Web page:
This standard does not cover protection against electromagnetic interference due to lightning, which may cause malfunctioning of internal systems. This standard provides guidelines for cooperation between the designer of the electrical and electronic system, and the designer of the protection measures, in an attempt to achieve optimum protection effectiveness. This standard does not deal with detailed design of the electrical and electronic systems themselves. Multi-user access to over 3, medical device standards, regulations, expert commentaries and other documents.
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Modern electronic equipment can only survive within a relatively narrow voltage range. Too high, and it will fry!!! A circuit that runs off a nominal voltage of volts will not survive a surge of 10, volts.
That's why lightning is such a serious threat to electronic systems. And that's why lightning protection should employ surge protectors capable of rapidly responding to large lightning currents clamping the overvoltages down to levels safe enough for the downstream equipment.
Conversely, spark gap SPDs aside from their other problems react far too slowly and allow too much voltage and current to get past them, so are not a good choice for protecting electronic equipment. Read more here. Despite all logic to the contrary, this standard specifies the use of spark gaps to play the principal role in protecting sensitive electronics.
That is the first strike against it. Because spark gaps cannot provide a low enough protection level to alone protect electronic equipment the standard must also specify the use of MOVs. More information on SPD coordination can be found here. In the parlance of this standard there are no such thing as "SPDs. This standard starts by introducing the concept of lightning protection zones with the diagram to the right. Its importance is underscored with the statement that the protection of electronic equipment from lightning " is based on the lightning protection zone LPZ concept.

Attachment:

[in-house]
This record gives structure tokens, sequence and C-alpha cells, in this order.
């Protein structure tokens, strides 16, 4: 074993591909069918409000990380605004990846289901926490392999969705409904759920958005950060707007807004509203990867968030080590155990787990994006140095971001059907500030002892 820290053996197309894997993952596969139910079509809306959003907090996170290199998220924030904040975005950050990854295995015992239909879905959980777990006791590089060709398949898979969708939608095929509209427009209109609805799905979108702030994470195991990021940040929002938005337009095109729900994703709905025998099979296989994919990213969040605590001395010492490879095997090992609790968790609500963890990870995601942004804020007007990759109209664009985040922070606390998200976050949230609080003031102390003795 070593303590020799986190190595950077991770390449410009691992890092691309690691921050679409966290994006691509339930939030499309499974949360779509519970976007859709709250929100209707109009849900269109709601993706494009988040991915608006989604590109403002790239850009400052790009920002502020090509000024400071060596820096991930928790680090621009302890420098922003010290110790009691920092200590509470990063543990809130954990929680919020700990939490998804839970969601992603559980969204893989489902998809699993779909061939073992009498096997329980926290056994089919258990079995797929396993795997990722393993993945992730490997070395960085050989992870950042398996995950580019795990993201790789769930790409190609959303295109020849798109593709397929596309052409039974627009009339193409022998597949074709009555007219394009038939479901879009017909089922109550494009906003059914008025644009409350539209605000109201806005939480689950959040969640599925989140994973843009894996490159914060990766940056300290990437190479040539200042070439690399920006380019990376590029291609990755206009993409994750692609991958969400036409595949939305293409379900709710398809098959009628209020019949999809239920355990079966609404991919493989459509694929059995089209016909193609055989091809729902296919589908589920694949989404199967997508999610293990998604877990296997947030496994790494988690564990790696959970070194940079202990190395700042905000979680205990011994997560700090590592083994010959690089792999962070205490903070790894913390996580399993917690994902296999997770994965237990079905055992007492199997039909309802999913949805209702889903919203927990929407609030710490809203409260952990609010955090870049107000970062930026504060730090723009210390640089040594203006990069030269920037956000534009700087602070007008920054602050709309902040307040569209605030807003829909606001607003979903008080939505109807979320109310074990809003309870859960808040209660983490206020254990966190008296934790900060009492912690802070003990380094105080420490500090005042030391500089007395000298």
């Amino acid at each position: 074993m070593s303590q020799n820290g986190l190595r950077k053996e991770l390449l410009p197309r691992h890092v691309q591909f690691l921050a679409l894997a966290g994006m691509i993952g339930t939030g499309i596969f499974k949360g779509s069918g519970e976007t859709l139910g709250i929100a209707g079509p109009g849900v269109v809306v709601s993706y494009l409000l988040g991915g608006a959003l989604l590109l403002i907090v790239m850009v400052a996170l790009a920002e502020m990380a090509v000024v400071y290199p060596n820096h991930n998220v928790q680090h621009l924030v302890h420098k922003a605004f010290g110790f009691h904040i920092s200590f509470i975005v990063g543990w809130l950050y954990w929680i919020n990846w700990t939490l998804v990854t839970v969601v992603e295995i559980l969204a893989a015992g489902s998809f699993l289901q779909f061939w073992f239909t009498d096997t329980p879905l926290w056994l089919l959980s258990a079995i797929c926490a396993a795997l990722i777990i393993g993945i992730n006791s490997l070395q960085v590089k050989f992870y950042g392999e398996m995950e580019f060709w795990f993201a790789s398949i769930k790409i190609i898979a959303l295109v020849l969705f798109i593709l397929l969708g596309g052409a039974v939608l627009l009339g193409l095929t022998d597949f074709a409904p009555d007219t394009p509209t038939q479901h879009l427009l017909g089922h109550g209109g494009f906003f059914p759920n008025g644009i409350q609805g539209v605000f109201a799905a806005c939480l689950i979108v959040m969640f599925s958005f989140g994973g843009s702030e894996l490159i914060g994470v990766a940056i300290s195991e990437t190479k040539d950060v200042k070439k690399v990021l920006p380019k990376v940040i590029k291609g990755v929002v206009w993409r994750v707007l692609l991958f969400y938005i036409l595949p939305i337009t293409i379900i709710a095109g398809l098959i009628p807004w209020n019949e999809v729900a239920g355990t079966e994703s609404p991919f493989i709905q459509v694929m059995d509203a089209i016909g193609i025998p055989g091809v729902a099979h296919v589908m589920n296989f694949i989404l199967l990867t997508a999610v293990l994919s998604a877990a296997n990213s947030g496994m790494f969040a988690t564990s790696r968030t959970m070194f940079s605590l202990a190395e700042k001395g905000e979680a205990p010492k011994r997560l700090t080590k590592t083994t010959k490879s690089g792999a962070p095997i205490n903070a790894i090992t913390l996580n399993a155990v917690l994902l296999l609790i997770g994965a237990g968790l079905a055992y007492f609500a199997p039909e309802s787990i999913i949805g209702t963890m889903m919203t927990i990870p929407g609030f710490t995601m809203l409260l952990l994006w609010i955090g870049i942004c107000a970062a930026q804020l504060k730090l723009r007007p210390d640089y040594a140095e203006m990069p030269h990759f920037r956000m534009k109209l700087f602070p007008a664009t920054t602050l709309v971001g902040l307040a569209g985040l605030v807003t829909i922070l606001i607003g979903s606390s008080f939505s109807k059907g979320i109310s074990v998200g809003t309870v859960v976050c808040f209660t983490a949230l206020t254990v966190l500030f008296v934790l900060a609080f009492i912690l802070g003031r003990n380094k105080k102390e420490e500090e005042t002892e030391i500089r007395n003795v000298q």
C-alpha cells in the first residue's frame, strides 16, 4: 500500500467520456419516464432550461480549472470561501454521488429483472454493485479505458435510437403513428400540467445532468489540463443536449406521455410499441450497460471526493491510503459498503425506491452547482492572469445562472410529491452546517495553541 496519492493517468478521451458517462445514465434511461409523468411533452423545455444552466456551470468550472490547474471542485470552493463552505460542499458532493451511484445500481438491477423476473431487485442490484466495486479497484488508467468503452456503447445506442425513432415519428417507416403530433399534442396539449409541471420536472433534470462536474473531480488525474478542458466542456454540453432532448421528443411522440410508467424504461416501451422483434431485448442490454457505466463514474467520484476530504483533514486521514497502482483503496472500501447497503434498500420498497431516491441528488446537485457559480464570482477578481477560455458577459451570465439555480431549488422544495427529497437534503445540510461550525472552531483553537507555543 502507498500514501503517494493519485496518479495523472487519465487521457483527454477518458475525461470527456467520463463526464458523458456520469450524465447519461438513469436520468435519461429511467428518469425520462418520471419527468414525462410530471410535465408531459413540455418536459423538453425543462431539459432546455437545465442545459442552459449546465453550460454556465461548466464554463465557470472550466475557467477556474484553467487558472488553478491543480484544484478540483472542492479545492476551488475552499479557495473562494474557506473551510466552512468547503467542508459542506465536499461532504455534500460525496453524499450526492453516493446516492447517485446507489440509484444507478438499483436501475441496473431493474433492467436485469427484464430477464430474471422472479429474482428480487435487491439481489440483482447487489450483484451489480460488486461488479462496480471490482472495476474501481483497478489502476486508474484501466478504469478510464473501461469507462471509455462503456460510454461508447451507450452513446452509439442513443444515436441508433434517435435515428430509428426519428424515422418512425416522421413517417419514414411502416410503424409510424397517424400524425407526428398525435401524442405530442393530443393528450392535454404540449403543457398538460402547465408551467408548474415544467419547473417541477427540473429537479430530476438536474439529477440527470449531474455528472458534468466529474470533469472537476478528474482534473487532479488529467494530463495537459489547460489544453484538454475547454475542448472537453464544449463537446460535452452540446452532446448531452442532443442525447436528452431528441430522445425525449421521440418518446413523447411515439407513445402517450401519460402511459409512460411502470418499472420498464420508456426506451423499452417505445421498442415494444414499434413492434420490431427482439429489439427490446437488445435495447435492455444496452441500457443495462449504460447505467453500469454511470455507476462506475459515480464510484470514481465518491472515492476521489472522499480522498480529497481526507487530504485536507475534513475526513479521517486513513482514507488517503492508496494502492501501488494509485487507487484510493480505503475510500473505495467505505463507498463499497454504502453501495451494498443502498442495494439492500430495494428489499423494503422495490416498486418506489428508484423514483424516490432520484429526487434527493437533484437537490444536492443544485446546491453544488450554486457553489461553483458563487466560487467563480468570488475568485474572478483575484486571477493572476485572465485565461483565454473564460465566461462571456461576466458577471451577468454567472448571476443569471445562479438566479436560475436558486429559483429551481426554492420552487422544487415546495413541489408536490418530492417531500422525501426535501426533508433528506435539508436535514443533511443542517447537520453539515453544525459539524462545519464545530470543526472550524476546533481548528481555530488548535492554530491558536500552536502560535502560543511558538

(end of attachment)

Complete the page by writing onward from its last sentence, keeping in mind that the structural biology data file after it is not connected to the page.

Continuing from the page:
So what does this mean? Section 1 of the original tells us that the scope of this part of the standard includes the "information for the design, installation, inspection, maintenance, and testing" of Lightning PMS. According to Section 8. Risk Management is beyond the scope of this website, but anyone who's ever tried to actually use knows it is hopelessly complicated. With that introduction, we hope it will make sense if we say that Lightning PMS probably describes the headaches caused to those trying to apply it and the hot flashes that must be endured by the equipment being "protected" by it.
In the edition there seems to be a typo. Not a big deal. We still knew what they were referring to. Simple solution. If it were simply removed, all the above problems would vanish.
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BS EN 62305-4:2011
BS EN 62305-4:2011 Protection against lightning
IEC 62305 4 Protection Against Lightning